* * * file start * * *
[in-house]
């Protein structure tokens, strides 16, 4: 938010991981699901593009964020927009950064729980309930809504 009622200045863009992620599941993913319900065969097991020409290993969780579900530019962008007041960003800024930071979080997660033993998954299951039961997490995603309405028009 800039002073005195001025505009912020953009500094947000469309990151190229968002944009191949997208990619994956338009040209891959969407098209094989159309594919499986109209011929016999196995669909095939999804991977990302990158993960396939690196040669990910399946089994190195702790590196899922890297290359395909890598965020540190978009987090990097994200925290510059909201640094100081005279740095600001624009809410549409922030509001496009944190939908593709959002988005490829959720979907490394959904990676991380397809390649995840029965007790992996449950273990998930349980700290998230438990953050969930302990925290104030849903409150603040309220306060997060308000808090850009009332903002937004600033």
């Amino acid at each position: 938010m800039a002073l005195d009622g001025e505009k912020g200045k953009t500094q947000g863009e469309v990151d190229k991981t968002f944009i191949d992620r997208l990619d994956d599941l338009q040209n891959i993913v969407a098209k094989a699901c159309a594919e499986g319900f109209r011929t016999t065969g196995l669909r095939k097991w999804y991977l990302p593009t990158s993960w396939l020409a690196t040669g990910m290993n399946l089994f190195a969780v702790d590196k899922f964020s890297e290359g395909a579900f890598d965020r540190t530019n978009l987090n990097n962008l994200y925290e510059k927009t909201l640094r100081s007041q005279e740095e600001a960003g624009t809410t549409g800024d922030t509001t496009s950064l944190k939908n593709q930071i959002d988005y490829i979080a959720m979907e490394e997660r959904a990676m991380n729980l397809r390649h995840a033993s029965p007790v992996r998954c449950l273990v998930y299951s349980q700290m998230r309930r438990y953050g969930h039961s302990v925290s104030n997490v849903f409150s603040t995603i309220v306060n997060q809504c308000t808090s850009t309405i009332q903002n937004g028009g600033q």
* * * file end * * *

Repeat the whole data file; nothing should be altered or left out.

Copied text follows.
[in-house]
């Protein structure tokens, strides 16, 4: 938010991981699901593009964020927009950064729980309930809504 009622200045863009992620599941993913319900065969097991020409290993969780579900530019962008007041960003800024930071979080997660033993998954299951039961997490995603309405028009 800039002073005195001025505009912020953009500094947000469309990151190229968002944009191949997208990619994956338009040209891959969407098209094989159309594919499986109209011929016999196995669909095939999804991977990302990158993960396939690196040669990910399946089994190195702790590196899922890297290359395909890598965020540190978009987090990097994200925290510059909201640094100081005279740095600001624009809410549409922030509001496009944190939908593709959002988005490829959720979907490394959904990676991380397809390649995840029965007790992996449950273990998930349980700290998230438990953050969930302990925290104030849903409150603040309220306060997060308000808090850009009332903002937004600033």
């Amino acid at each position: 938010m800039a002073l005195d009622g001025e505009k912020g200045k953009t500094q947000g863009e469309v990151d190229k991981t968002f944009i191949d992620r997208l990619d994956d599941l338009q040209n891959i993913v969407a098209k094989a699901c159309a594919e499986g319900f109209r011929t016999t065969g196995l669909r095939k097991w999804y991977l990302p593009t990158s993960w396939l020409a690196t040669g990910m290993n399946l089994f190195a969780v702790d590196k899922f964020s890297e290359g395909a579900f890598d965020r540190t530019n978009l987090n990097n962008l994200y925290e510059k927009t909201l640094r100081s007041q005279e740095e600001a960003g624009t809410t549409g800024d922030t509001t496009s950064l944190k939908n593709q930071i959002d988005y490829i979080a959720m979907e490394e997660r959904a990676m991380n729980l397809r390649h995840a033993s029965p007790v992996r998954c449950l273990v998930y299951s349980q700290m998230r309930r438990y953050g969930h039961s302990v925290s104030n997490v849903f409150s603040t995603i309220v306060n997060q809504c308000t808090s850009t309405i009332q903002n937004g028009g600033q």